Towards press freedom through self–regulation : trends in South African press ombudsman cases (August 2007 – August 2011)
Edwards, Gloria Dorothea Elizabeth
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Recent attacks on media freedom in South Africa, that includes the ruling ANC party’s proposal for statutory regulation of the press, have seen press self-regulation fiercely contested and the ombudsman of the Press Council of South Africa (PCSA) defending the press’ constitutional right to freedom of expression. Extensive arguments have been made by government, the public and the press for other forms of press regulation, such as statutory and independent co-regulation. In addition no accurate, detailed trends arising from complaints the ombudsman has dealt with in recent years, have been freely available on which arguments in such a debate could be based. This research analyses the complaints dealt with by the press ombudsman in recent years in order to evaluate the present self-regulatory system, which is based primarily on the theories of freedom of expression and social responsibility of the press. The analyses involves determining what trends exist in complaints cases that the ombudsman, Joe Thloloe, has dealt with since he took office in August 2007, until August 2011 when a Review of his office was published by the PCSA. The study takes a qualitative approach, with some degree of quantification, and utilises document analysis and qualitative content analysis as data collection methods to analyse 593 cases, with specific focus on government complaints which form 15% of all cases analysed. The findings reflect that the ombudsman’s approach in dealing with complaints was fair, that he displayed intolerance for transgressions and that his rulings were free of any obvious bias. This is evident in, amongst other findings, the very few appeals lodged against his rulings and even less successful appeals. In addition the press often voluntarily corrected their mistakes before prompted by the ombudsman. The findings also dispel some of the ANC’s criticisms that have led to its calls for statutory press regulation, such as the public and government’s acceptance of the self-regulation system, complaints from government largely having involved accuracy and not privacy as the ANC claimed, and that government’s failure to sign the legal waiver often resulted in cases being dismissed. The findings also point to a significant increase in complaints, specifically from government, in the year 2010, which is the year in which the ANC renewed its calls for statutory regulation. This does not necessarily reflect a sudden decline in the quality of journalism but rather indicates that the ruling party differed fundamentally in its philosophical thinking regarding the press, which was perhaps informed by a developmental model of the press rather than the social responsibility model on which the present system is based. In this sense the government sees it fit to interfere or censor the press if it feels the system is not performing. The findings show the ombudsman’s office lacked proper record-keeping from which accurate statistics could be derived, leaving a gap for criticism against the ombudsman. In addition, most often complaints against newspapers involved accuracy and fairness (such as not asking for comment). As is evident in several complaints falling outside the ombudsman’s mandate and the high number of dismissed cases, the findings also point to a lack of awareness or information of the system and of the ombudsman’s roles. In light of the theoretical frameworks that set out how the self-regulation system, which is entrenched in the notion of press freedom, can enhance the cause of press freedom by its ombudsman enforcing a socially responsible Press Code, the findings ultimately lead to the conclusion that the ombudsman’s work has advanced the cause of press freedom in South Africa during the research period.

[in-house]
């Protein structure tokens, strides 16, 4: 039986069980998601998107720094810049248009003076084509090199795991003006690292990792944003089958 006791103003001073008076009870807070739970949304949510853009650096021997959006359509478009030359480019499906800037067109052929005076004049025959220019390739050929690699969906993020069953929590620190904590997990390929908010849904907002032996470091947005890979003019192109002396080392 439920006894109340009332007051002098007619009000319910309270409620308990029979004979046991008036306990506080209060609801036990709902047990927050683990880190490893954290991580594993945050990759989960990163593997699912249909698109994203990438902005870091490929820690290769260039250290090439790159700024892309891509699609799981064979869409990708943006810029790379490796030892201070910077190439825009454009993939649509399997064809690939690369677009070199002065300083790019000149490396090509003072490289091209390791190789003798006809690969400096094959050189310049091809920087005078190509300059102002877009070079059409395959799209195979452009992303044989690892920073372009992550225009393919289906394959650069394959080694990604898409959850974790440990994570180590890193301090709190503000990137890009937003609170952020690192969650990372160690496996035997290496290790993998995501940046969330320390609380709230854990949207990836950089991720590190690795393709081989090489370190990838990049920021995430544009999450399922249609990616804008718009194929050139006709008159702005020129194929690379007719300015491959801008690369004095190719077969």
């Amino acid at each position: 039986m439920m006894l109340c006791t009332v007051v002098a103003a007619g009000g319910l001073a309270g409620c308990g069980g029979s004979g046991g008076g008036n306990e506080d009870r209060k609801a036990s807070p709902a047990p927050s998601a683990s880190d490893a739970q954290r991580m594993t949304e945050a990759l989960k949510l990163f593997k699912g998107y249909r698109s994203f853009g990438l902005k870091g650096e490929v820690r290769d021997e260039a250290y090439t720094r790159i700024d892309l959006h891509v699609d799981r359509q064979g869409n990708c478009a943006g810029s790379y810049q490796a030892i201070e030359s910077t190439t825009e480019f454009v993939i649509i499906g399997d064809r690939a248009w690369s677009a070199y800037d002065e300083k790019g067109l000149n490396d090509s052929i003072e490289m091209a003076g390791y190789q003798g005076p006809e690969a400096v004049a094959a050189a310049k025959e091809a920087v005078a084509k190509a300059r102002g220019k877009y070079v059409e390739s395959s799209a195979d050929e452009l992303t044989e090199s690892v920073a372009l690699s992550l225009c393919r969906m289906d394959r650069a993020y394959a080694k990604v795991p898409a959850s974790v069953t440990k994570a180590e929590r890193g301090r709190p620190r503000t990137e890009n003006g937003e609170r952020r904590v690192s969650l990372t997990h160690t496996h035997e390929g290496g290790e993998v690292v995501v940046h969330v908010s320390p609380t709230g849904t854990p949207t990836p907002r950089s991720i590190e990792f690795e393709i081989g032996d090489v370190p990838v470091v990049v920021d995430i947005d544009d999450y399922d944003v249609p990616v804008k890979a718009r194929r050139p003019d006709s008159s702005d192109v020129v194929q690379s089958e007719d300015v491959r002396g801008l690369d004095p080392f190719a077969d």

- Humanities 
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